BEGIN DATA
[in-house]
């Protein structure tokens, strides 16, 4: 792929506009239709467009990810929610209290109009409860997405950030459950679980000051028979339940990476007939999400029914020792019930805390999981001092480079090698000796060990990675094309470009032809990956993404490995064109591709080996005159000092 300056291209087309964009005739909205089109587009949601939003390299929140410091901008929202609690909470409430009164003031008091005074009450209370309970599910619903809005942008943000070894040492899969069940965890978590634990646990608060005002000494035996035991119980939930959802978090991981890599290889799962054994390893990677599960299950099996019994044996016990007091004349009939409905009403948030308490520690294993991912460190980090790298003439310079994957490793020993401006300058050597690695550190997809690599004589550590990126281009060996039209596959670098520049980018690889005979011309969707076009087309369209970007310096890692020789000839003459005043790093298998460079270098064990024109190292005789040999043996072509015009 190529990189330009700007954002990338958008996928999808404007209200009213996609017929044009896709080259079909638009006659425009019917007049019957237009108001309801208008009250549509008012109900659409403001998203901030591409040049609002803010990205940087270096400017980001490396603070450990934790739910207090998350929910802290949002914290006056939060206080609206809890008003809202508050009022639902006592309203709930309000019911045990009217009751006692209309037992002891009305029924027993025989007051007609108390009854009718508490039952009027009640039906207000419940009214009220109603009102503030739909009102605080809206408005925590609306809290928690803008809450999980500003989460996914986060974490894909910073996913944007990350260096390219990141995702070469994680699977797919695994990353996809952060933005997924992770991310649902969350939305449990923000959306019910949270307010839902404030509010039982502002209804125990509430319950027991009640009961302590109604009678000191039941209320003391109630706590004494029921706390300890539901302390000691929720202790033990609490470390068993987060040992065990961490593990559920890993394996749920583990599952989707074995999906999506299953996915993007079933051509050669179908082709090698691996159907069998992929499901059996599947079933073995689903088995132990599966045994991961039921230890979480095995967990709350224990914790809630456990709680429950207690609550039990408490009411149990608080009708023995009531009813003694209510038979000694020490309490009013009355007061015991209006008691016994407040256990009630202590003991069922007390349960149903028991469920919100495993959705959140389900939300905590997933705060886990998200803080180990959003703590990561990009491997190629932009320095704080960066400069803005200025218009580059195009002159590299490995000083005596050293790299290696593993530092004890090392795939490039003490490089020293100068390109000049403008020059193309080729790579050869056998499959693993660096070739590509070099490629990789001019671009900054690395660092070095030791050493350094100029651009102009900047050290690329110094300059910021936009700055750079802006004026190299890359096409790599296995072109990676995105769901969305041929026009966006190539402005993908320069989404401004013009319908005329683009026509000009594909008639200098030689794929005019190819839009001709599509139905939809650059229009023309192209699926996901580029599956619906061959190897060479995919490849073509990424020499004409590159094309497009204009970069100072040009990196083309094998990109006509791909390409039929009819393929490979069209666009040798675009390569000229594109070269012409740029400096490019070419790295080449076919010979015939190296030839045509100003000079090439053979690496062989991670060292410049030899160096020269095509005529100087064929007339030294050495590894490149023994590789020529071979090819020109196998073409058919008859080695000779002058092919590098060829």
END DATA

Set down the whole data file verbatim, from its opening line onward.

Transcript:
[in-house]
């Protein structure tokens, strides 16, 4: 792929506009239709467009990810929610209290109009409860997405950030459950679980000051028979339940990476007939999400029914020792019930805390999981001092480079090698000796060990990675094309470009032809990956993404490995064109591709080996005159000092 300056291209087309964009005739909205089109587009949601939003390299929140410091901008929202609690909470409430009164003031008091005074009450209370309970599910619903809005942008943000070894040492899969069940965890978590634990646990608060005002000494035996035991119980939930959802978090991981890599290889799962054994390893990677599960299950099996019994044996016990007091004349009939409905009403948030308490520690294993991912460190980090790298003439310079994957490793020993401006300058050597690695550190997809690599004589550590990126281009060996039209596959670098520049980018690889005979011309969707076009087309369209970007310096890692020789000839003459005043790093298998460079270098064990024109190292005789040999043996072509015009 190529990189330009700007954002990338958008996928999808404007209200009213996609017929044009896709080259079909638009006659425009019917007049019957237009108001309801208008009250549509008012109900659409403001998203901030591409040049609002803010990205940087270096400017980001490396603070450990934790739910207090998350929910802290949002914290006056939060206080609206809890008003809202508050009022639902006592309203709930309000019911045990009217009751006692209309037992002891009305029924027993025989007051007609108390009854009718508490039952009027009640039906207000419940009214009220109603009102503030739909009102605080809206408005925590609306809290928690803008809450999980500003989460996914986060974490894909910073996913944007990350260096390219990141995702070469994680699977797919695994990353996809952060933005997924992770991310649902969350939305449990923000959306019910949270307010839902404030509010039982502002209804125990509430319950027991009640009961302590109604009678000191039941209320003391109630706590004494029921706390300890539901302390000691929720202790033990609490470390068993987060040992065990961490593990559920890993394996749920583990599952989707074995999906999506299953996915993007079933051509050669179908082709090698691996159907069998992929499901059996599947079933073995689903088995132990599966045994991961039921230890979480095995967990709350224990914790809630456990709680429950207690609550039990408490009411149990608080009708023995009531009813003694209510038979000694020490309490009013009355007061015991209006008691016994407040256990009630202590003991069922007390349960149903028991469920919100495993959705959140389900939300905590997933705060886990998200803080180990959003703590990561990009491997190629932009320095704080960066400069803005200025218009580059195009002159590299490995000083005596050293790299290696593993530092004890090392795939490039003490490089020293100068390109000049403008020059193309080729790579050869056998499959693993660096070739590509070099490629990789001019671009900054690395660092070095030791050493350094100029651009102009900047050290690329110094300059910021936009700055750079802006004026190299890359096409790599296995072109990676995105769901969305041929026009966006190539402005993908320069989404401004013009319908005329683009026509000009594909008639200098030689794929005019190819839009001709599509139905939809650059229009023309192209699926996901580029599956619906061959190897060479995919490849073509990424020499004409590159094309497009204009970069100072040009990196083309094998990109006509791909390409039929009819393929490979069209666009040798675009390569000229594109070269012409740029400096490019070419790295080449076919010979015939190296030839045509100003000079090439053979690496062989991670060292410049030899160096020269095509005529100087064929007339030294050495590894490149023994590789020529071979090819020109196998073409058919008859080695000779002058092919590098060829």